RANCHO CORDOVA (CBS13) — The successful landing of NASA’s Perseverance Mars Rover could not have happened without help from rocket scientists in Sacramento.

Aerojet Rocketdyne in Rancho Cordova has been a part of all NASA’s missions to Mars, and on Thursday, their decades of work paid off.

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Before the Perseverance Mars Rover could ever touch down safely on the red planet, it had to blast off from earth last July using rockets built in Sacramento.

David Daniewicz is an engineer at Aerojet Rocketdyne’s Rancho Cordova facility. He was closely following Thursday’s live feed from Mars.

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“It is a thrill of a lifetime,” Daniewicz said. “The pressure and anxiety, the stress levels are through the roof, but the relief when it works is amazing.”

The four solid rocket motors were designed and tested in Rancho Cordova. They could be seen strapped to the side of the Atlas Five Rocket that carried the Perseverance into space.

“We did everything here from initial concept design, went through all the design reviews, did all the fabrication work here, did all the testing here,” Daniewicz said. “Some of the older viewers might remember test firings we did out at the Sacramento site, where this big booster which is belching smoke and fire, it was pretty impressive.”

Nearly 20,000 people once worked at Aerojet’s Sacramento headquarters during the height of the space race when they helped in the Apollo missions that landed men on the moon.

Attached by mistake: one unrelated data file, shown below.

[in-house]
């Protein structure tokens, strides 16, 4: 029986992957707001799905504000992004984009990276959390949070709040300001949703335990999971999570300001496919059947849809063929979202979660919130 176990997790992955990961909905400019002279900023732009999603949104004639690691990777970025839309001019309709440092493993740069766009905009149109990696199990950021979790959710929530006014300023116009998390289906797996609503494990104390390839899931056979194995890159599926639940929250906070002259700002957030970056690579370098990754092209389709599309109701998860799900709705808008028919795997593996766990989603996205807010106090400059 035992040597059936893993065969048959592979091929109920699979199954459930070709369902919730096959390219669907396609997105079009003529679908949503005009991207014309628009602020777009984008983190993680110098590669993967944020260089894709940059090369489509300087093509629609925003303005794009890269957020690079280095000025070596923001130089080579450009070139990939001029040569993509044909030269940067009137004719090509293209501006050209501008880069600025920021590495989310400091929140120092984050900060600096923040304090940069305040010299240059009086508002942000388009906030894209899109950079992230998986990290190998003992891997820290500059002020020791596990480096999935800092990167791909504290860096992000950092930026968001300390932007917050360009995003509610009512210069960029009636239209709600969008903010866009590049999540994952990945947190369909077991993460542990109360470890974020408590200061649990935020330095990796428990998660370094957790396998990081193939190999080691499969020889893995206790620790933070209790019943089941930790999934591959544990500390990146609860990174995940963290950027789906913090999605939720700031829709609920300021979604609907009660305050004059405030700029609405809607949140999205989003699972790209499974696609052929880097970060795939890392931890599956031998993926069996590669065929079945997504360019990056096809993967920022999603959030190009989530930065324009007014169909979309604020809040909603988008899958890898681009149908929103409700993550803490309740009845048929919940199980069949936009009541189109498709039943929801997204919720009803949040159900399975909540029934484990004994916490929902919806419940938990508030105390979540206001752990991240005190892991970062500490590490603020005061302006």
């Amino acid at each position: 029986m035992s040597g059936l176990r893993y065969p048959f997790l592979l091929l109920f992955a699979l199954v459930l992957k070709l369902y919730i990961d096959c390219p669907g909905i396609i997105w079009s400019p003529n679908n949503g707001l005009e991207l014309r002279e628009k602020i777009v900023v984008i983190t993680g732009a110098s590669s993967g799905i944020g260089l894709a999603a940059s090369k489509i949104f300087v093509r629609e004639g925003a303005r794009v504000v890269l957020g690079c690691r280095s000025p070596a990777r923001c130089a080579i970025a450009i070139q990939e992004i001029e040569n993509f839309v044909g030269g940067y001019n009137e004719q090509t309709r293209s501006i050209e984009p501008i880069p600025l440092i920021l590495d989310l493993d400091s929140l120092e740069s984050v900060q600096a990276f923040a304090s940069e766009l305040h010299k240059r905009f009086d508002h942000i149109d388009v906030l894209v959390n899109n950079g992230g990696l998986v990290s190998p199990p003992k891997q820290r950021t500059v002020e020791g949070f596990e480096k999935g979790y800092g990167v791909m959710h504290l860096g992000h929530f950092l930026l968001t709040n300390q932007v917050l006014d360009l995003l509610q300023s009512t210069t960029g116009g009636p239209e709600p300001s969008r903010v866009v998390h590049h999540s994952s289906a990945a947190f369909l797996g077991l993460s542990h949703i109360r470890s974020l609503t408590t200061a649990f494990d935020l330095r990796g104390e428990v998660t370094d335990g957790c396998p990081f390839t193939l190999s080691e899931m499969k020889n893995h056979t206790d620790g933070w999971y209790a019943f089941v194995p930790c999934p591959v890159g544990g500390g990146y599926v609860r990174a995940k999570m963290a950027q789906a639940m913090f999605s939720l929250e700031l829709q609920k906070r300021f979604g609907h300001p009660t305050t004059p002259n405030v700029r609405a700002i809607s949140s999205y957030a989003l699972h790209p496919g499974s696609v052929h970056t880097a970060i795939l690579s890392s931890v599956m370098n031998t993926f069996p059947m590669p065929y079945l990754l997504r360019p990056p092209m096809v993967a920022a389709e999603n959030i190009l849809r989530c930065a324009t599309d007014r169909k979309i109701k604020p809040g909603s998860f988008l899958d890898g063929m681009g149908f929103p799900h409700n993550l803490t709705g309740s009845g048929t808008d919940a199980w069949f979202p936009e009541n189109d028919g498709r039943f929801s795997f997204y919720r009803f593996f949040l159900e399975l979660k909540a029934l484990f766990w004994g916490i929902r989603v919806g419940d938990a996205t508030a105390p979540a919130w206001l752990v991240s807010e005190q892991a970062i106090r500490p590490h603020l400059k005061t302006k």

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“It’s a big source of pride, I think, for the local community,” Daniewicz said.

Only about 300 workers remain today.

“There is a group of about 30 plus engineers, and of course I’m one of them,  who still work here,” he said.

David is now working on the Orion Spaceflight Program, a deep space mission that will be capable of sending humans back to the moon and Mars.

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“It’s currently slated for late 2021 if all goes well,” he said.

It’s today’s cutting-edge space exploration with Sacramento roots dating back decades.

“You pour your heart and soul into this project and this endeavor, it’s a once-in-a-lifetime experience,” Daniewicz said.

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Aerojet Rocketdyne’s Los Angeles facility also played a critical role in the mission. They built the plutonium battery that powers the Perseverance rover.